Time To Give Thanks

cranberry cove

by Brenda Looney

I had rented a house on a private lake in the Upper Peninsula of Michigan. After packing for days, my husband and I, along with our dog Miss Buffy, were on the road. It was a beautiful day. The temperature hovered at 70 degrees and there wasn't a cloud in the sky. I was a little nervous at the thought of being alone with Vern for a whole week in the woods with no TV or Internet computer service. What would we do or talk about? After almost 30 years of marriage, we seemed to have a comfortable relationship of each doing our own thing. Usually, Vern watches football or we get lost on the Internet surfing our own interests on separate computers. Other than the day to day conversations about work or the weather, I couldn't recall the last in depth communication we had really had with no interruptions. This would be a new experience for us. We had lost touch with each other I think and I'm sure took each other for granted far too much. This would be a new experience for us to be locked away from everyone without any of the modern conveniences we liked so much.

While driving along Vern suddenly said, “I just can't wait for sky cars to come out. I'm going to be the first to buy one.” I thought to myself, “I hope I'm not around for the Jetson age where cars are in the sky instead of on the highway. I have enough trouble maneuvering at 70 M.P.H. on the expressways.” The radio station was set to Oldies and we sang along and chatted for the many hours it took to get to our destination.

When we finally arrived at our home for the week, I was relieved to see a big, beautiful home on an absolutely breath taking private lake. It was so remote and untouched by humans except for the home that was carved out of the woods. All around the lake was deep woods. There was not another soul around or any other cottages. We talked for a short time to the caretaker about the house and she showed us how to operate the generator by pushing the big button on the wall and counting to ten. I asked her to please tell Vern about the bear situation, hoping to calm Vern's fears some. She hesitated for a moment and then proceeded to tell us that on the next lake over a bear had broke into someone's home after they had left their food in a cooler outside. This is not what I wanted to hear! She handed the keys over to us and drove away leaving us alone.

We were alone… really alone.

Dark fell soon, and when dark falls in the deep woods there is a blackness that envelops you that is intimidating and scary. The only sound to be heard was the droning hum of the large propane generator housed in the pole barn about 100 yards from the house. I admit to being somewhat afraid of the dark here..OK, I was a lot afraid of the dark. I knew there were many wild animals out there in the thick woods and I was not eager to meet up with any of them. The next morning we drove all the way through the Lake Superior National Forest stopping along the way to take pictures or to go for a walk. The leaf color is past peak, but there was still a lot of color in the Maples and the fallen leaves were so beautiful blanketing the ground. The sun was shining brightly as we walked through the forest. I gave Miss Buffy the whole 26’ lead on her retractable leash. Vern's hand locked with mine as we slowly walked through the trees. I tried to remember the last time we had held hands like this. I knew it had been far too long if I had to try to remember. The chipmunks were zipping around entertaining us and driving Buffy crazy as she tugged on her lead trying to get at them. A warm feeling swept over me and I thought to myself that life doesn't get much better than this. We snapped pictures often and I wanted to hold onto this memory forever.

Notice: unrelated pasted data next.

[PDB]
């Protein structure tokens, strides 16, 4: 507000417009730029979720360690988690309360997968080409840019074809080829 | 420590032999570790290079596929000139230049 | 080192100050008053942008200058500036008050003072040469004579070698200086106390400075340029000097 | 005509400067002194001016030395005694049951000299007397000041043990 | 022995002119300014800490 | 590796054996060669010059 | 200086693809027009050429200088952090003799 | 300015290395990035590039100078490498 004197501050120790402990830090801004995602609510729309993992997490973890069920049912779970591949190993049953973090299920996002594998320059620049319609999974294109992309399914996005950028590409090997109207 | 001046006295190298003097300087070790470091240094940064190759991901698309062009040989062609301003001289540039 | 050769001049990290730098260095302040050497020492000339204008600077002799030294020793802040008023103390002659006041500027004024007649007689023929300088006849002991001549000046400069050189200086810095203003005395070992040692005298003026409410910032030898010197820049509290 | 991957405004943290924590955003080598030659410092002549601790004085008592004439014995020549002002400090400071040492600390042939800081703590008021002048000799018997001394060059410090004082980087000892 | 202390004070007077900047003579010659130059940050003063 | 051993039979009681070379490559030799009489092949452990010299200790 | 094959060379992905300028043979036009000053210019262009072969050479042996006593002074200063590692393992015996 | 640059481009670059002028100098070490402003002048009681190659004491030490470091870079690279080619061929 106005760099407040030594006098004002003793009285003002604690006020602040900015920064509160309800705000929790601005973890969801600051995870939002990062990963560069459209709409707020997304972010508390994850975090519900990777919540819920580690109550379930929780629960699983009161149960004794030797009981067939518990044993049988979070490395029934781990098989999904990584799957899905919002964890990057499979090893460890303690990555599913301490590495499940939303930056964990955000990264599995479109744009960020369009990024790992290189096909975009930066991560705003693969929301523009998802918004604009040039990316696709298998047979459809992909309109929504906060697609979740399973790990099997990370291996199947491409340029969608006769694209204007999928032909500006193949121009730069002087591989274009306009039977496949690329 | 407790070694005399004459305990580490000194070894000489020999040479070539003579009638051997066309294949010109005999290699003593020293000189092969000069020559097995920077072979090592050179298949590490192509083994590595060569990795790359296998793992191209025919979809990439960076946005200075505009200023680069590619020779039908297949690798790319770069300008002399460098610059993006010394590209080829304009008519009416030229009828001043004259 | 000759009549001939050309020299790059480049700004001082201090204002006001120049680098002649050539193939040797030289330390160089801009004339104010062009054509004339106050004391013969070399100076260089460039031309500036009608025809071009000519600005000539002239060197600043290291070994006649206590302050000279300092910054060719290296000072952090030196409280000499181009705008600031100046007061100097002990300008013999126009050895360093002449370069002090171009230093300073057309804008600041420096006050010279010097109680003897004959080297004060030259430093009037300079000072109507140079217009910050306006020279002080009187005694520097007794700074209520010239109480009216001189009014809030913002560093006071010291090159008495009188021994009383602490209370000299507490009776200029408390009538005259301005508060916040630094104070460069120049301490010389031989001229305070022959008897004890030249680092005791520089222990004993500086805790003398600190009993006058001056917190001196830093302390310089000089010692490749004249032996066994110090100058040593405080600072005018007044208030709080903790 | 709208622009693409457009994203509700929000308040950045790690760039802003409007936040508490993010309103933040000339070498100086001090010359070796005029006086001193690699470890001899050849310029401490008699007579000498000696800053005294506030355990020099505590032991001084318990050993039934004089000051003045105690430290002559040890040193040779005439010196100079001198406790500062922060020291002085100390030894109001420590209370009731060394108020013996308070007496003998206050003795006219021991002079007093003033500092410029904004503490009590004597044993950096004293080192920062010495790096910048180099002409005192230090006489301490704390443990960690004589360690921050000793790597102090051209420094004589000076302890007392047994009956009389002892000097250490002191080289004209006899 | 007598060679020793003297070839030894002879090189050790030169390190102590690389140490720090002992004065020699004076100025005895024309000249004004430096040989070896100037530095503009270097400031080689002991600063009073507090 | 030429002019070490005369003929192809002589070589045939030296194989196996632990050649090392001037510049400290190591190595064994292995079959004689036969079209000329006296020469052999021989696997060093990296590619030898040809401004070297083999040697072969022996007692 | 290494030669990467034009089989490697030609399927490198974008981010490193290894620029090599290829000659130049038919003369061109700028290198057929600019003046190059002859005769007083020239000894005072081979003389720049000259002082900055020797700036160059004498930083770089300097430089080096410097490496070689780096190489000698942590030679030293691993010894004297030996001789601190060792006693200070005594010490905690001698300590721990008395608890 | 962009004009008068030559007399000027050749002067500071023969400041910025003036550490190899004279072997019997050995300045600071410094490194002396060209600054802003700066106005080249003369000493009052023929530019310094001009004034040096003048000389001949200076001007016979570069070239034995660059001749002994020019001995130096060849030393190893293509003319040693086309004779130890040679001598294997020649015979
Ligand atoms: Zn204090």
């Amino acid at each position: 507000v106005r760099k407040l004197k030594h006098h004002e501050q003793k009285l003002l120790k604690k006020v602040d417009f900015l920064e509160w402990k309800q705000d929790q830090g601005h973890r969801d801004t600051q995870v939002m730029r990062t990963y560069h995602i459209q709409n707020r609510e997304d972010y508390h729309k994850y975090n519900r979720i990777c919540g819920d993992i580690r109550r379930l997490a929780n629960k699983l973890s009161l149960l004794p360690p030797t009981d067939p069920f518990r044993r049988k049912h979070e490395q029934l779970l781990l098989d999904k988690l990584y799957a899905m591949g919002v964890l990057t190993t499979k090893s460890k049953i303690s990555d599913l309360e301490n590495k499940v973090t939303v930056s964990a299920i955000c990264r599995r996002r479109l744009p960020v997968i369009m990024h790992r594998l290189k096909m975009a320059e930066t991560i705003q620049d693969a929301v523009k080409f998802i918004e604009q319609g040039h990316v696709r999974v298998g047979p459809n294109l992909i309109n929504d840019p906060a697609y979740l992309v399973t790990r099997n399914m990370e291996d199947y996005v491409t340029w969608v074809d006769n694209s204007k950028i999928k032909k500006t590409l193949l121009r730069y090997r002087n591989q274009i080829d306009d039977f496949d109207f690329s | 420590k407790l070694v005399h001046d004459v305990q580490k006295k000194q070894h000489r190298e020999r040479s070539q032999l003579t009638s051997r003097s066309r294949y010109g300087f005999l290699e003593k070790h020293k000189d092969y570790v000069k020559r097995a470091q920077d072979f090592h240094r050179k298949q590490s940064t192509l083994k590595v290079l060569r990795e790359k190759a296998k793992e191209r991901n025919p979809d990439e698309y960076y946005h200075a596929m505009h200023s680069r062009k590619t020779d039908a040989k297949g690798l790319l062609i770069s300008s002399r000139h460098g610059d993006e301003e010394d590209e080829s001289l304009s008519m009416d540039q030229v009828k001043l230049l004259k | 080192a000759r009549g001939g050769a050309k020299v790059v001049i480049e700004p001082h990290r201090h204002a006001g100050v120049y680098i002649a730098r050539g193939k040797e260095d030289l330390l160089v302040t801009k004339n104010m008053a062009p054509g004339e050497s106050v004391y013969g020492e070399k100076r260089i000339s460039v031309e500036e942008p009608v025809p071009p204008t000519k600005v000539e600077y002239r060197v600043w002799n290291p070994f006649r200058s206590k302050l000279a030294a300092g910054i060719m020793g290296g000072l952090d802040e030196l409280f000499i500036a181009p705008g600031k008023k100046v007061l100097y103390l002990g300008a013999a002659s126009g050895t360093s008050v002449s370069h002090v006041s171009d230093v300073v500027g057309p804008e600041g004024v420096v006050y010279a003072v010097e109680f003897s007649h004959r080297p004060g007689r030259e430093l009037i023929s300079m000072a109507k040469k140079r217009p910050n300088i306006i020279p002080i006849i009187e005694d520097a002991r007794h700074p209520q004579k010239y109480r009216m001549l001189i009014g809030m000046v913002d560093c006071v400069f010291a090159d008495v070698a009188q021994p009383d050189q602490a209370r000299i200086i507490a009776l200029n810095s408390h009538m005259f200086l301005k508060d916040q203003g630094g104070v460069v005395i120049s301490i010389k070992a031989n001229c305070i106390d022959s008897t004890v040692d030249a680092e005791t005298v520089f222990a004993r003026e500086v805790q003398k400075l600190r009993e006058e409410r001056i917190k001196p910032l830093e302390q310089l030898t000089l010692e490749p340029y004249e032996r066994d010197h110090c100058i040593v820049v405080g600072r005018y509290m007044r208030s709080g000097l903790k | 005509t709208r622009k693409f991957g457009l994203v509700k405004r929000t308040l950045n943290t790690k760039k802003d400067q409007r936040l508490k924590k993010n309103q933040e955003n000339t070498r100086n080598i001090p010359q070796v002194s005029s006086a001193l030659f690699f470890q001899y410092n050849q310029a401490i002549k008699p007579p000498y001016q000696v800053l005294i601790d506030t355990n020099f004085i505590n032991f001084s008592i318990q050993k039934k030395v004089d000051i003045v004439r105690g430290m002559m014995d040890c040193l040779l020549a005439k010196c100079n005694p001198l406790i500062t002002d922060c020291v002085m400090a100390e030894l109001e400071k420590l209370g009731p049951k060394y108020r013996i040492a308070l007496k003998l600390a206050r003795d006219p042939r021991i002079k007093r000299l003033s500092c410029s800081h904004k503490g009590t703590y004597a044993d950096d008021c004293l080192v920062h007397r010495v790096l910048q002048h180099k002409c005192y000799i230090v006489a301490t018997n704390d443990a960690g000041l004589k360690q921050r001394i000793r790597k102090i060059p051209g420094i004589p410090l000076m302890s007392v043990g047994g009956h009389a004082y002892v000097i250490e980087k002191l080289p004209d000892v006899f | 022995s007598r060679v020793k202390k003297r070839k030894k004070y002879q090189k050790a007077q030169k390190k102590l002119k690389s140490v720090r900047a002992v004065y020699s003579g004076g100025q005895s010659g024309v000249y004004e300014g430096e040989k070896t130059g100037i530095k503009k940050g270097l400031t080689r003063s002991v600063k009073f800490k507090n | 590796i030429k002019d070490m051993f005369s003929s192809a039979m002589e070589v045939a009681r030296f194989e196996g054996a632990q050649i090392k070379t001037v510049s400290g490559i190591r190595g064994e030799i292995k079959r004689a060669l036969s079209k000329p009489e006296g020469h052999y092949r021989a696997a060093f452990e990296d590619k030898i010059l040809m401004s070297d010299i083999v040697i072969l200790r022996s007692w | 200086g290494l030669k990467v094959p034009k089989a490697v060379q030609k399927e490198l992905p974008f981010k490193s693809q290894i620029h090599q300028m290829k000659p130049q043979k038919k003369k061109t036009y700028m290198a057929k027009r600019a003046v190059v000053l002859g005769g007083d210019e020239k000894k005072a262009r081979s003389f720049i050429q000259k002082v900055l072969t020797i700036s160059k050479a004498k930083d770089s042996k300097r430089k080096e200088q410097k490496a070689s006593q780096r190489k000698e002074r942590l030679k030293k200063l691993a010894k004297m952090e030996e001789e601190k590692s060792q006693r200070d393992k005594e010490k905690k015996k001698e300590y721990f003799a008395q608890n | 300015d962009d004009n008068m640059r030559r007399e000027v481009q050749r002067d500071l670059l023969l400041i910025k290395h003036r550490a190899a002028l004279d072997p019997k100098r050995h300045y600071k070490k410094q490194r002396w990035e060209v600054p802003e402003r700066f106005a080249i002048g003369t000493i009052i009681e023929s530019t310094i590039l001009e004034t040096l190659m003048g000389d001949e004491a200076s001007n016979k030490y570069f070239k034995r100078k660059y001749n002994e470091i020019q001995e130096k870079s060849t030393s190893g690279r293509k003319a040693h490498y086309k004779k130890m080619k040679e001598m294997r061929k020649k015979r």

The days that followed were filled with canoeing, fishing, picking cranberries around the lake, sight seeing and lazy times of kicking back reading and talking. We took daily walks through the woods and were in awe of the beauty surrounding us. Winter is not far away here in the UP and the woods seemed eerily silent as though most of the wildlife had already hunkered down and were awaiting the first snows to arrive. In the evening we had a campfire down on the beach and toasted marshmallows that we ate off of sticks. We even found some horseshoes under the house and set them up to play with. In the late evening we'd huddle with mugs of hot chocolate around the fireplace and talk.

Our vacation was coming to an end. I had washed up the dishes and poured myself a hot cup of coffee and stepped out onto the deck, which overlooked the lake. I took a seat at the picnic table. I looked out and saw Vern on the dock casting his pole out onto the water. The sun was starting to go down and his silhouette against the breathtaking beauty of the lake was such an awesome sight. Life is so short with no guarantee of tomorrow. Often I get caught up in the day to day living that I forget to appreciate the things and people in my life that are so important to me and to make the most of each and every day. My eyes filled with tears and a lump caught in my throat. I said a prayer of thanksgiving that I still have my husband here with me and that I have time to enjoy all of the beauty of this world with him.

Memories of an Abundant Life  * Family Ties  *  Flowers & Friends
Grandpas' Picture   * In Rememberance   *  Letter to My Father
The Time of My Life   *  My Father   *   To My Husband
Sweetheart Overseas   * My Dove   *   My Favorite Places
My Garden in Bloom   * My Animal Children   *  No More
New Pages !!!
Christmas Gift  * Pumpkin  * Empty Nest  * Beyond Tears  * The Red Rose  * Annie's Story of Great Depression  *
Garden Pictures  * Coming Into Manhood  * I Love How You Love Me  *
Time To Give Thanks  * Autumn Memories  *  Sunset  *My First Mothers' Day  *
The Gift   *  Neighbors  *   Seasons of Life

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